Jim Keller (jimkeller) wrote,
Jim Keller
jimkeller

A Primer on (Libertarian) Small-Government Conservatism

I'm once again seeing a lot of folks bashing on small-government conservatives, invariably in the form of rants that are based on a lot of presuppositions about what small-government conservatives believe. I can't speak for the myriad philosophies that come together under the "small government" coalition, but I can take a moment to explain libertarian philosophy.

Now, I'm not going to deny that there are lot of terrible people in the world who wrap themselves in the "libertarian" label. They fall in love with one of the trappings of libertarianism (usually freedom of expression and/or laissez-faire capitalism) and use it to wrap themselves in a collectivist "It's OK to be awful because lots of people agree with me" mantle and happily spew their hatred. Let me assure you that these people are not true libertarians.

The modern libertarian philosophy grew out of pacifism.

Yes, you read that right. Libertarians are inherently, at the core of their being, pacifists. Full stop. This is the core belief system. Any argument you try to make against small-government conservatism that assumes otherwise is going to sound ignorant and arrogant to someone with a truly libertarian mindset.

So, you may wonder, how does a pacifist end up supporting small government? Well, that's actually pretty simple, but it involves rewiring the way we think about government. If you inherently see government as a force for peace and good in the world, pacifists should be all in favor of more government, more laws, right?

Well, the libertarian sees things differently. Again, this is core belief we're talking about. You're not going to change this in a libertarian, any more than you're going to convince a Christian that God isn't real. Work with it when you're trying to have a policy discussion. This is how the libertarian mind works:

What is government? Government is the organization that has the power to make and enforce laws. There's widespread agreement about what a law is: a rule that those it applies to are expected to follow. But what does it mean to enforce a law?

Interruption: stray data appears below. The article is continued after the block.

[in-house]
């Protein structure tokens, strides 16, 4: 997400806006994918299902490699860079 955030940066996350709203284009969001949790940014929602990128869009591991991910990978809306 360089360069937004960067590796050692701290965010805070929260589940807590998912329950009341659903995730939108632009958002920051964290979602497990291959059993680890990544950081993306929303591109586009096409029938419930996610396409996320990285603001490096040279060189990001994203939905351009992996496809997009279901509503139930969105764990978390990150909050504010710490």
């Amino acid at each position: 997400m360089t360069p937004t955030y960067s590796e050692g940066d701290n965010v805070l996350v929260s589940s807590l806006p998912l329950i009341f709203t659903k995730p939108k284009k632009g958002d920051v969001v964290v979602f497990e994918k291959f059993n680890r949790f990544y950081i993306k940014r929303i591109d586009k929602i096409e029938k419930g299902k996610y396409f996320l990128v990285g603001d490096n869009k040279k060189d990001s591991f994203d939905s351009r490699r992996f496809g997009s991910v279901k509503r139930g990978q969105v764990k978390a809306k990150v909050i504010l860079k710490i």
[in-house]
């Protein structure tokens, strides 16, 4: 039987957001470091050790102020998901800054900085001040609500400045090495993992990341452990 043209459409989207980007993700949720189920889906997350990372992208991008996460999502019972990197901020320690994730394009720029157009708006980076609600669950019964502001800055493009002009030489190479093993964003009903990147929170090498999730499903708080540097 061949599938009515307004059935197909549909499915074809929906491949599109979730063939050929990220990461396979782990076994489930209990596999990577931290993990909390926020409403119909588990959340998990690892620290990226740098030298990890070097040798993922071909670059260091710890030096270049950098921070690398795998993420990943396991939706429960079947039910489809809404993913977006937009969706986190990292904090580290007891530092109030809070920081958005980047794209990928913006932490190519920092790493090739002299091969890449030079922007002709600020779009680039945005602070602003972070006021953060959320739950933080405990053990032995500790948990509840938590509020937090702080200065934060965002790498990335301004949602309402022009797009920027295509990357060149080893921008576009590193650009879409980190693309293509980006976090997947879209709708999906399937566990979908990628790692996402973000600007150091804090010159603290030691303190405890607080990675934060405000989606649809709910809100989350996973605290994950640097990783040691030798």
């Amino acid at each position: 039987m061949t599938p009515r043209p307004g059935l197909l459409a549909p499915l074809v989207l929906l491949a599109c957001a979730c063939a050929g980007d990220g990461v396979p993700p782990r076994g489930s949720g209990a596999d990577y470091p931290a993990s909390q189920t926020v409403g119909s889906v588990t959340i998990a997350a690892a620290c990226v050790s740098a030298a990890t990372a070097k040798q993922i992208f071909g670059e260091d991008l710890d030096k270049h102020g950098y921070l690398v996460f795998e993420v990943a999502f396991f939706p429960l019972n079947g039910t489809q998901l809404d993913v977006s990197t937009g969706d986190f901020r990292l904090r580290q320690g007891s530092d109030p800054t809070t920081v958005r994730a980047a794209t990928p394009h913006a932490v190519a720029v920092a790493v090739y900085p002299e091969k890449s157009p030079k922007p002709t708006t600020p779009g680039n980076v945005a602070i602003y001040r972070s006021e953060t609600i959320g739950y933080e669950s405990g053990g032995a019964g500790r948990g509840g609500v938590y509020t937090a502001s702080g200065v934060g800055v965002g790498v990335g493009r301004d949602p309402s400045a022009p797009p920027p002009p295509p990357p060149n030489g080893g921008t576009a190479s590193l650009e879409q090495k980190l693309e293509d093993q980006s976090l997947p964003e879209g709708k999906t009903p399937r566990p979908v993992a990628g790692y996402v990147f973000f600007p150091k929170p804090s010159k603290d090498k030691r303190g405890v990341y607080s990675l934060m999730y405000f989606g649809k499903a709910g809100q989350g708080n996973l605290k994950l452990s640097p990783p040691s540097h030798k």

To a libertarian, law enforcement is the use of violence.

Again, period, all stop. You are not going to succeed in changing the libertarian's mind about this. When the rest of the world is up in arms about police officers gunning down a young man for allegedly stealing a package of Swisher Sweets, the libertarian is nodding resignedly and saying, "Yep, that's what happens when you make a law." The truth is, that could have happened to anyone, regardless of the color of their skin. Does it happen to African Americans more frequently? Absolutely. But the libertarian sees the fact that cops have racial biases as the fact we have to deal with, and wonders why any of them are allowed to carry guns.*

Any law we pass, no matter how innocuous, carries the implicit threat that we could be gunned down in the street over it. If I water my lawn on a Monday, I get a fine. If I refuse to pay the fine, eventually I get a summons. If I ignore the summons, eventually I get a bench warrant issued. If I refuse to come along quietly when the police try to arrest me on the bench warrant... well, I get gunned down in the street. Ergo, libertarians fear and distrust all laws and all law enforcement, and therefore want as little of it as possible. Hence, libertarians tend to join the "small government" coalition.

Some libertarians take this to the extreme of wanting no government whatsoever. They're call anarchists, or more commonly nowadays "anarcho-capitalists" (to clarify that they don't favor the popular image of anarchy in which gangs roam the streets killing and raping indiscriminately).